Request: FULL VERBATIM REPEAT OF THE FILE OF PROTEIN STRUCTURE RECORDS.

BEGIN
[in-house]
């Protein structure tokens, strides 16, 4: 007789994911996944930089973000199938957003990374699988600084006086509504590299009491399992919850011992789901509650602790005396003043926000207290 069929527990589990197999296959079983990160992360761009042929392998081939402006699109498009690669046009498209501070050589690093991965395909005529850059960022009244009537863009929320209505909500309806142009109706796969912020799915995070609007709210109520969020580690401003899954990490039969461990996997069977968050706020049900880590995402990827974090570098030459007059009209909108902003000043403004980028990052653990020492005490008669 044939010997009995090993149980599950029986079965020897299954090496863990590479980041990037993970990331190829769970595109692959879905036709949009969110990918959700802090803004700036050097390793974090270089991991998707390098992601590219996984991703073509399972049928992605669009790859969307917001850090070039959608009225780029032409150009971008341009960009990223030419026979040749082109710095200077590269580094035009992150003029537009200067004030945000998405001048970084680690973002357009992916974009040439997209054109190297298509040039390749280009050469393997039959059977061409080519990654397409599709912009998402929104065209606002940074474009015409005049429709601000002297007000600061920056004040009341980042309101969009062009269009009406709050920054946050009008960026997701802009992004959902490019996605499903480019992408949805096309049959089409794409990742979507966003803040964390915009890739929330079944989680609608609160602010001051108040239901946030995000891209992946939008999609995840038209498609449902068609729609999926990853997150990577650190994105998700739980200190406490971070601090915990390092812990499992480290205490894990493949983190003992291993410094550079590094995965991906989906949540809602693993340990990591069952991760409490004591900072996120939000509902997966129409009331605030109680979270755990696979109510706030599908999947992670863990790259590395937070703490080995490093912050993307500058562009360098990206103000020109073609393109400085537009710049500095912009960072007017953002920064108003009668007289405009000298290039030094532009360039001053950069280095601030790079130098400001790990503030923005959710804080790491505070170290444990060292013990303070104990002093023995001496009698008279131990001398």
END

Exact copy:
[in-house]
């Protein structure tokens, strides 16, 4: 007789994911996944930089973000199938957003990374699988600084006086509504590299009491399992919850011992789901509650602790005396003043926000207290 069929527990589990197999296959079983990160992360761009042929392998081939402006699109498009690669046009498209501070050589690093991965395909005529850059960022009244009537863009929320209505909500309806142009109706796969912020799915995070609007709210109520969020580690401003899954990490039969461990996997069977968050706020049900880590995402990827974090570098030459007059009209909108902003000043403004980028990052653990020492005490008669 044939010997009995090993149980599950029986079965020897299954090496863990590479980041990037993970990331190829769970595109692959879905036709949009969110990918959700802090803004700036050097390793974090270089991991998707390098992601590219996984991703073509399972049928992605669009790859969307917001850090070039959608009225780029032409150009971008341009960009990223030419026979040749082109710095200077590269580094035009992150003029537009200067004030945000998405001048970084680690973002357009992916974009040439997209054109190297298509040039390749280009050469393997039959059977061409080519990654397409599709912009998402929104065209606002940074474009015409005049429709601000002297007000600061920056004040009341980042309101969009062009269009009406709050920054946050009008960026997701802009992004959902490019996605499903480019992408949805096309049959089409794409990742979507966003803040964390915009890739929330079944989680609608609160602010001051108040239901946030995000891209992946939008999609995840038209498609449902068609729609999926990853997150990577650190994105998700739980200190406490971070601090915990390092812990499992480290205490894990493949983190003992291993410094550079590094995965991906989906949540809602693993340990990591069952991760409490004591900072996120939000509902997966129409009331605030109680979270755990696979109510706030599908999947992670863990790259590395937070703490080995490093912050993307500058562009360098990206103000020109073609393109400085537009710049500095912009960072007017953002920064108003009668007289405009000298290039030094532009360039001053950069280095601030790079130098400001790990503030923005959710804080790491505070170290444990060292013990303070104990002093023995001496009698008279131990001398």